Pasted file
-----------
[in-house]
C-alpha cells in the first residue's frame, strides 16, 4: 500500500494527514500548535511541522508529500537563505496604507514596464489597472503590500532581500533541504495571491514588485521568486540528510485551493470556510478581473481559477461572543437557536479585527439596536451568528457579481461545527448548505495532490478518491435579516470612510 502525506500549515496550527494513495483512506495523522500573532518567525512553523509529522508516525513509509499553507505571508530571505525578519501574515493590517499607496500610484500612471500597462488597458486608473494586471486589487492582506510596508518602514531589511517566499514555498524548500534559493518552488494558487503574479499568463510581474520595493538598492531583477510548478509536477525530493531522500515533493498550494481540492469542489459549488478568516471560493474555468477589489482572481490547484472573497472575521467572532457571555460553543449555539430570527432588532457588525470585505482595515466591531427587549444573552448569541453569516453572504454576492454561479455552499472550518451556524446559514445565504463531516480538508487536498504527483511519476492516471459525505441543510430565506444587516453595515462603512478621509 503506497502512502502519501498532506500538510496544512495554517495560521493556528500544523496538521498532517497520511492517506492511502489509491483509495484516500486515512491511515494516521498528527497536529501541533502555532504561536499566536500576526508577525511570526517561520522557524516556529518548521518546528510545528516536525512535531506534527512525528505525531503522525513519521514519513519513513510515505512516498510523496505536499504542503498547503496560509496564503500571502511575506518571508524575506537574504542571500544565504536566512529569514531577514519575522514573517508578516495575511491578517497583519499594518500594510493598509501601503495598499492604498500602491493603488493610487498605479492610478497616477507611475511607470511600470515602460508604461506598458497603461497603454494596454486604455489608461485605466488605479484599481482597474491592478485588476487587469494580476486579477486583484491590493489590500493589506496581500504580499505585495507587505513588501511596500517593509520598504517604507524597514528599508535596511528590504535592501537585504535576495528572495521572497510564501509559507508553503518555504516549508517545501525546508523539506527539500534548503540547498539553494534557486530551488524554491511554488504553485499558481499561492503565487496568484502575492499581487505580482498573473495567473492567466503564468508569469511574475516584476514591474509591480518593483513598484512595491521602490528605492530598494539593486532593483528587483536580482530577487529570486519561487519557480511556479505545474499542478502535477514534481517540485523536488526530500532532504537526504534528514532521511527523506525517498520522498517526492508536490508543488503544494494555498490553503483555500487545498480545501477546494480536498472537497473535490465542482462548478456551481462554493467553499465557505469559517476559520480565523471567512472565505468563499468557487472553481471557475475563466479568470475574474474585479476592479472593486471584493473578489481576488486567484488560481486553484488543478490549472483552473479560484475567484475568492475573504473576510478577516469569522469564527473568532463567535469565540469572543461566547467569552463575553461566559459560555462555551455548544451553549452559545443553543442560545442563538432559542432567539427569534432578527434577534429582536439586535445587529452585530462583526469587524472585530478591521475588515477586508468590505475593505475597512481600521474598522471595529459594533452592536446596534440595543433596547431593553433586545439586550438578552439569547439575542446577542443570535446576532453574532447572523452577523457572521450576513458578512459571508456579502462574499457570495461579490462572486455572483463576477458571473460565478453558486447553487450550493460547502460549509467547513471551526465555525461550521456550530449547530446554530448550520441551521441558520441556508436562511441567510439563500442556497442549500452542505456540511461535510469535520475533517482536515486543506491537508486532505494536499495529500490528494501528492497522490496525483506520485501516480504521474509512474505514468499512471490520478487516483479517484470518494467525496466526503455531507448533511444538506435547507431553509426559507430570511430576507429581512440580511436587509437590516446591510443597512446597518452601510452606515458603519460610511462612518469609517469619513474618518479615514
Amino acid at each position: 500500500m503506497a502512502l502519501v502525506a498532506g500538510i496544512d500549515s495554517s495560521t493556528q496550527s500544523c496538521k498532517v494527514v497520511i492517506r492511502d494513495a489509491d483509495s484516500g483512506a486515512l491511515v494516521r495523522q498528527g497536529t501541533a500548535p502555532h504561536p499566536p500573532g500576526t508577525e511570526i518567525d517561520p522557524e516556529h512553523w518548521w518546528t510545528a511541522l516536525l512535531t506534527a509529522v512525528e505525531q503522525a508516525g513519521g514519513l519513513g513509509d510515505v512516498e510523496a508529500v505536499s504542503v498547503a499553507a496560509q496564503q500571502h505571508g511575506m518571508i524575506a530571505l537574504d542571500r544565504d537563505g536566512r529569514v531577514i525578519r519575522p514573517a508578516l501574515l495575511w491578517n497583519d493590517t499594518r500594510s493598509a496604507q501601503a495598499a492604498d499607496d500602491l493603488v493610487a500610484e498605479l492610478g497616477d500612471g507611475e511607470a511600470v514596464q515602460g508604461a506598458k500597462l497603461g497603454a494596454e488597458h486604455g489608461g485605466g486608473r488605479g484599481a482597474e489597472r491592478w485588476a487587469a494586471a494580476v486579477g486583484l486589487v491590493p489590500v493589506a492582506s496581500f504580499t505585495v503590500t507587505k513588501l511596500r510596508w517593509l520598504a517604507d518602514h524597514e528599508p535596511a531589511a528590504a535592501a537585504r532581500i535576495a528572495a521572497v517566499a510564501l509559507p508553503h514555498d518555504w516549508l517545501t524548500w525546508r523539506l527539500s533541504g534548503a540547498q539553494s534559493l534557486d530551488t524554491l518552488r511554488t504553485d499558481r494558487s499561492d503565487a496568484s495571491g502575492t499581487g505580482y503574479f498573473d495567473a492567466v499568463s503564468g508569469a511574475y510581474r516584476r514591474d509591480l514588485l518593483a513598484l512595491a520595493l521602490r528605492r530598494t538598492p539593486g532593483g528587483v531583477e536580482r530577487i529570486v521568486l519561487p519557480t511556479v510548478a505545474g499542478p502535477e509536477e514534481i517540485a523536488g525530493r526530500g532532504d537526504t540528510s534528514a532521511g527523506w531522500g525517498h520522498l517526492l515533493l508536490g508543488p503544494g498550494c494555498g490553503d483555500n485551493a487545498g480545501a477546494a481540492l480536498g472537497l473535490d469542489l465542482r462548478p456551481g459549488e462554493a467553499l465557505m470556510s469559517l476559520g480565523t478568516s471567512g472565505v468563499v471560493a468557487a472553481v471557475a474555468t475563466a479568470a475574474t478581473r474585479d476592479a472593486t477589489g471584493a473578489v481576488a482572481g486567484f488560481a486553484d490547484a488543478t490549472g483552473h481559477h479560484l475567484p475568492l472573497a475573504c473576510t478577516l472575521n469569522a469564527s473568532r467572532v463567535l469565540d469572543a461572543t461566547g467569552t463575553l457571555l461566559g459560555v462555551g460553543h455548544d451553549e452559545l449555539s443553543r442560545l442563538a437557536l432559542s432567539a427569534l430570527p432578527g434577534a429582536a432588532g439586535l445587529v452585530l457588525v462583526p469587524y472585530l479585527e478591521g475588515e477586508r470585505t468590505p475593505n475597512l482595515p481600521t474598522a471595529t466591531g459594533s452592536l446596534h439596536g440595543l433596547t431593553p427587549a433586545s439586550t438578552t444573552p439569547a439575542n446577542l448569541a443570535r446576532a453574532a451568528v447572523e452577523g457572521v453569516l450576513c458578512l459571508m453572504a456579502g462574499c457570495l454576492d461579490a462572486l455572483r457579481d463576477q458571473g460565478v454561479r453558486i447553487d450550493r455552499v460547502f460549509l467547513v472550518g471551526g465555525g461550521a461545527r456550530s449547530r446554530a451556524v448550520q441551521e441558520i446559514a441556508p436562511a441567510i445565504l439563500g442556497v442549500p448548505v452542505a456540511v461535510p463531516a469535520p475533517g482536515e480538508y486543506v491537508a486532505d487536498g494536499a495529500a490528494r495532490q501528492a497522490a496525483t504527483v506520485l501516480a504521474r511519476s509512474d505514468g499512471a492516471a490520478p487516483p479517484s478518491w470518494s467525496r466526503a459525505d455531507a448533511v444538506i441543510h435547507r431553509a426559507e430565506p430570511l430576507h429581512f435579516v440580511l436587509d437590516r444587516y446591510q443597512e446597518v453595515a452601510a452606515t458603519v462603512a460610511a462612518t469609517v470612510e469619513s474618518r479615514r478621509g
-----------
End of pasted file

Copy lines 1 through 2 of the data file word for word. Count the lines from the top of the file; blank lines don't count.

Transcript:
[in-house]
C-alpha cells in the first residue's frame, strides 16, 4: 500500500494527514500548535511541522508529500537563505496604507514596464489597472503590500532581500533541504495571491514588485521568486540528510485551493470556510478581473481559477461572543437557536479585527439596536451568528457579481461545527448548505495532490478518491435579516470612510 502525506500549515496550527494513495483512506495523522500573532518567525512553523509529522508516525513509509499553507505571508530571505525578519501574515493590517499607496500610484500612471500597462488597458486608473494586471486589487492582506510596508518602514531589511517566499514555498524548500534559493518552488494558487503574479499568463510581474520595493538598492531583477510548478509536477525530493531522500515533493498550494481540492469542489459549488478568516471560493474555468477589489482572481490547484472573497472575521467572532457571555460553543449555539430570527432588532457588525470585505482595515466591531427587549444573552448569541453569516453572504454576492454561479455552499472550518451556524446559514445565504463531516480538508487536498504527483511519476492516471459525505441543510430565506444587516453595515462603512478621509 503506497502512502502519501498532506500538510496544512495554517495560521493556528500544523496538521498532517497520511492517506492511502489509491483509495484516500486515512491511515494516521498528527497536529501541533502555532504561536499566536500576526508577525511570526517561520522557524516556529518548521518546528510545528516536525512535531506534527512525528505525531503522525513519521514519513519513513510515505512516498510523496505536499504542503498547503496560509496564503500571502511575506518571508524575506537574504542571500544565504536566512529569514531577514519575522514573517508578516495575511491578517497583519499594518500594510493598509501601503495598499492604498500602491493603488493610487498605479492610478497616477507611475511607470511600470515602460508604461506598458497603461497603454494596454486604455489608461485605466488605479484599481482597474491592478485588476487587469494580476486579477486583484491590493489590500493589506496581500504580499505585495507587505513588501511596500517593509520598504517604507524597514528599508535596511528590504535592501537585504535576495528572495521572497510564501509559507508553503518555504516549508517545501525546508523539506527539500534548503540547498539553494534557486530551488524554491511554488504553485499558481499561492503565487496568484502575492499581487505580482498573473495567473492567466503564468508569469511574475516584476514591474509591480518593483513598484512595491521602490528605492530598494539593486532593483528587483536580482530577487529570486519561487519557480511556479505545474499542478502535477514534481517540485523536488526530500532532504537526504534528514532521511527523506525517498520522498517526492508536490508543488503544494494555498490553503483555500487545498480545501477546494480536498472537497473535490465542482462548478456551481462554493467553499465557505469559517476559520480565523471567512472565505468563499468557487472553481471557475475563466479568470475574474474585479476592479472593486471584493473578489481576488486567484488560481486553484488543478490549472483552473479560484475567484475568492475573504473576510478577516469569522469564527473568532463567535469565540469572543461566547467569552463575553461566559459560555462555551455548544451553549452559545443553543442560545442563538432559542432567539427569534432578527434577534429582536439586535445587529452585530462583526469587524472585530478591521475588515477586508468590505475593505475597512481600521474598522471595529459594533452592536446596534440595543433596547431593553433586545439586550438578552439569547439575542446577542443570535446576532453574532447572523452577523457572521450576513458578512459571508456579502462574499457570495461579490462572486455572483463576477458571473460565478453558486447553487450550493460547502460549509467547513471551526465555525461550521456550530449547530446554530448550520441551521441558520441556508436562511441567510439563500442556497442549500452542505456540511461535510469535520475533517482536515486543506491537508486532505494536499495529500490528494501528492497522490496525483506520485501516480504521474509512474505514468499512471490520478487516483479517484470518494467525496466526503455531507448533511444538506435547507431553509426559507430570511430576507429581512440580511436587509437590516446591510443597512446597518452601510452606515458603519460610511462612518469609517469619513474618518479615514